Now OSS′ has a meaning only if OS is an object on which S′ may be performed. Then OST is a definite operation of the set, and therefore the result of carrying out S and then T on the set of objects is some operation U with a unique result.Hence whatever object of the set O may be, both OS and OS′ belong to the set. Represent by U′ the result of carrying out T′ and then S′.A group is spoken of as simple when it has no self-conjugate subgroup other than that constituted by the identical operation alone.

The conception of operations being conjugate to each other is extended to subgroups. are the operations of a subgroup H, and if R is any operation of G, then the operations RU′R. In particular, it is necessarily the same as H if R belongs to H.

If it is not identical with H, it is said to be conjugate to H; and it is in any case represented by the symbol RHR, when for R is taken in turn each of the operations of G, then H is called a self-conjugate subgroup of G.

For example, the operations of squaring and extracting the square root are definite inverse operations if the objects are restricted to be real positive numbers, but not otherwise. is the totality of the objects on which a definite operation S and its inverse S′ may be carried out, and if the result of carrying out S on O is represented by OS, then OSS′, OS′S, and O are the same object whatever object of the set O may be.

This will be represented by the equations SS′ = S′S = 1. Suppose now that T is another definite operation with the same set of objects as S, and that T′ is its inverse operation.

Thus in elementary arithmetic there are the fundamental operations of the addition and the multiplication of integers; in algebra a linear transformation is an operation which may be carried out on any set of variables; while in geometry a translation, a rotation, or a projective transformation are operations which may be carried out on any figure.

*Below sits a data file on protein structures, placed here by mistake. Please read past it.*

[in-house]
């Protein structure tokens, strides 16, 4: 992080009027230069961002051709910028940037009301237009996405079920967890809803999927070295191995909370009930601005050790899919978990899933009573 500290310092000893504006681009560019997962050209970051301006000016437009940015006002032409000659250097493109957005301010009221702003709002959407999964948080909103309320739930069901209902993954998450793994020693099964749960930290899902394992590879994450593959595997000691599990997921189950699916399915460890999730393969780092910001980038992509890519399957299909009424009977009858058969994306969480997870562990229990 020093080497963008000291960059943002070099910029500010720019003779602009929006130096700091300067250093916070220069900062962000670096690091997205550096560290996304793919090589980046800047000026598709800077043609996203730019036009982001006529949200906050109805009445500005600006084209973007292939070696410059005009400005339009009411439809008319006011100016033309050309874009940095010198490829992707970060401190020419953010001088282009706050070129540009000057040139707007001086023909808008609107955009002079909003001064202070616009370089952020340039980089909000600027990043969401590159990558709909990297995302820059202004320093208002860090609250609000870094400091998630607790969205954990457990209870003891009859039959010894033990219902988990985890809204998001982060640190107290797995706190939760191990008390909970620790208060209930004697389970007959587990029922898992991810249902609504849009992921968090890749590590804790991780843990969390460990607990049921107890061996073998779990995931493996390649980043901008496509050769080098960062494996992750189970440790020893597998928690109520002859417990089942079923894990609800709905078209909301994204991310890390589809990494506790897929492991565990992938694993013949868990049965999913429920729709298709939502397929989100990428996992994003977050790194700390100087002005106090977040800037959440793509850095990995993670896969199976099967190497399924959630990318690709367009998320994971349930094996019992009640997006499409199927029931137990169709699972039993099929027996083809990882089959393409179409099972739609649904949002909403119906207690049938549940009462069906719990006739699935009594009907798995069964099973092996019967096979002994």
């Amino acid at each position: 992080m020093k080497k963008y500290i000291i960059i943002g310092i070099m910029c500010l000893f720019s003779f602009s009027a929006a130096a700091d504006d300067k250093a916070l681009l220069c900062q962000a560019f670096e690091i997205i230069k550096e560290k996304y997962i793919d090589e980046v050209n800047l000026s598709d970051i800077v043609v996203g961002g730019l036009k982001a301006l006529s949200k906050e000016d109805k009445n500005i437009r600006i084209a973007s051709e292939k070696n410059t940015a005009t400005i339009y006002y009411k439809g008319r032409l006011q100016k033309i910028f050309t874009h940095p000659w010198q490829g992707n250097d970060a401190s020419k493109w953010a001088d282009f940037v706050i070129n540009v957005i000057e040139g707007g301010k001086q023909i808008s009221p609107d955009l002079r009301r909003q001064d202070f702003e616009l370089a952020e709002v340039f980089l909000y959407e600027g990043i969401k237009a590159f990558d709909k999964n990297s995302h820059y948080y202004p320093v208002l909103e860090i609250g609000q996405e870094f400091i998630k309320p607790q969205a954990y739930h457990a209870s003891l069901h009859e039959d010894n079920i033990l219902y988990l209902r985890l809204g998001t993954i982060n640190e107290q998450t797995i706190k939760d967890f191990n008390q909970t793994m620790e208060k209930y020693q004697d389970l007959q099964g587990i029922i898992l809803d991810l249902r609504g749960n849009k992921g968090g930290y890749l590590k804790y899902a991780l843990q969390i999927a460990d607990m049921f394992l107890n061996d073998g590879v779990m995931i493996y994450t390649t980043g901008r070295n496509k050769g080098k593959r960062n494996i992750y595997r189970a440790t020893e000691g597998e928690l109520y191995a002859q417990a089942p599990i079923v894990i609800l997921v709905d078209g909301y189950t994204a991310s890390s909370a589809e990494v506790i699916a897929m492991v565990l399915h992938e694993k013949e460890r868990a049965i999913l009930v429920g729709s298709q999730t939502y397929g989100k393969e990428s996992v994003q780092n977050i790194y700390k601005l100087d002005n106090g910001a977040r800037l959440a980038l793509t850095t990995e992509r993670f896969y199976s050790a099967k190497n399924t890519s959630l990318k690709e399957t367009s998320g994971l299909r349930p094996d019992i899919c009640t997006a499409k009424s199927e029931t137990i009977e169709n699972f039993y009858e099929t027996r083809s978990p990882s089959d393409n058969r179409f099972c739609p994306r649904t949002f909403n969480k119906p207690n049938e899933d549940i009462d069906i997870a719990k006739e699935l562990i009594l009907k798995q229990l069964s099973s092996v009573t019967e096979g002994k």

In speaking of an operation, an object or a set of objects to which it may be applied is postulated; and the operation may, and generally will, have no meaning except in regard to such a set of objects.

If S′ is the inverse operation of S, a group which contains S must contain SS′, which produces no change on any possible object. can be chosen which themselves constitute a group H, the group H is called a subgroup of G.

This is called the identical operation, and will always be represented by I. Thus, in particular, if S is an operation of G, the cyclical group constituted by ..., SST or TS = ST, S and T are called permutable operations.

Let G be a group constituted of the operations S, T, U, ..., and g a second group constituted of s, t, u, ..., and suppose that to each operation of G there corresponds a single operation of g in such a way that if ST = U, then st = u, where s, t, u are the operations corresponding to S, T, U respectively.

The groups are then said to be isomorphic, and the correspondence between their operations is spoken of as an isomorphism between the groups.

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